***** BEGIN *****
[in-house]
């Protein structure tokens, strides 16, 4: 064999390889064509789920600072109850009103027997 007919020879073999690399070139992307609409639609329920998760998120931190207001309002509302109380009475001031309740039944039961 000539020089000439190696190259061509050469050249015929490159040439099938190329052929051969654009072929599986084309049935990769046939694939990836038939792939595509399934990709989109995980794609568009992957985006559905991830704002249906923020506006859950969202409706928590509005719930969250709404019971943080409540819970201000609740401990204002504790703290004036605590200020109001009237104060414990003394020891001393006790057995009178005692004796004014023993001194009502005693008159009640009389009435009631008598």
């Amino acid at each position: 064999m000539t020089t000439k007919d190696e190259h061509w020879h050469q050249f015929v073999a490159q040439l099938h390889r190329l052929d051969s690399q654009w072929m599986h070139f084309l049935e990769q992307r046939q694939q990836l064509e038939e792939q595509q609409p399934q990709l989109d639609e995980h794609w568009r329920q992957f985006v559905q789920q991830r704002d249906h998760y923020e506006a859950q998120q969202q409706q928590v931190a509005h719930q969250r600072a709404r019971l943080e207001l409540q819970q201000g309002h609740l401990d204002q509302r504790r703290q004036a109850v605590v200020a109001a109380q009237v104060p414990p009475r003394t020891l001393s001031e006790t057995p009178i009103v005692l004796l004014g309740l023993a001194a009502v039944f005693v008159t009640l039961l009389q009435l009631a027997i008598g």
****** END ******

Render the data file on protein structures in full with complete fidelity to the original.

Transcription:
[in-house]
């Protein structure tokens, strides 16, 4: 064999390889064509789920600072109850009103027997 007919020879073999690399070139992307609409639609329920998760998120931190207001309002509302109380009475001031309740039944039961 000539020089000439190696190259061509050469050249015929490159040439099938190329052929051969654009072929599986084309049935990769046939694939990836038939792939595509399934990709989109995980794609568009992957985006559905991830704002249906923020506006859950969202409706928590509005719930969250709404019971943080409540819970201000609740401990204002504790703290004036605590200020109001009237104060414990003394020891001393006790057995009178005692004796004014023993001194009502005693008159009640009389009435009631008598």
């Amino acid at each position: 064999m000539t020089t000439k007919d190696e190259h061509w020879h050469q050249f015929v073999a490159q040439l099938h390889r190329l052929d051969s690399q654009w072929m599986h070139f084309l049935e990769q992307r046939q694939q990836l064509e038939e792939q595509q609409p399934q990709l989109d639609e995980h794609w568009r329920q992957f985006v559905q789920q991830r704002d249906h998760y923020e506006a859950q998120q969202q409706q928590v931190a509005h719930q969250r600072a709404r019971l943080e207001l409540q819970q201000g309002h609740l401990d204002q509302r504790r703290q004036a109850v605590v200020a109001a109380q009237v104060p414990p009475r003394t020891l001393s001031e006790t057995p009178i009103v005692l004796l004014g309740l023993a001194a009502v039944f005693v008159t009640l039961l009389q009435l009631a027997i008598g």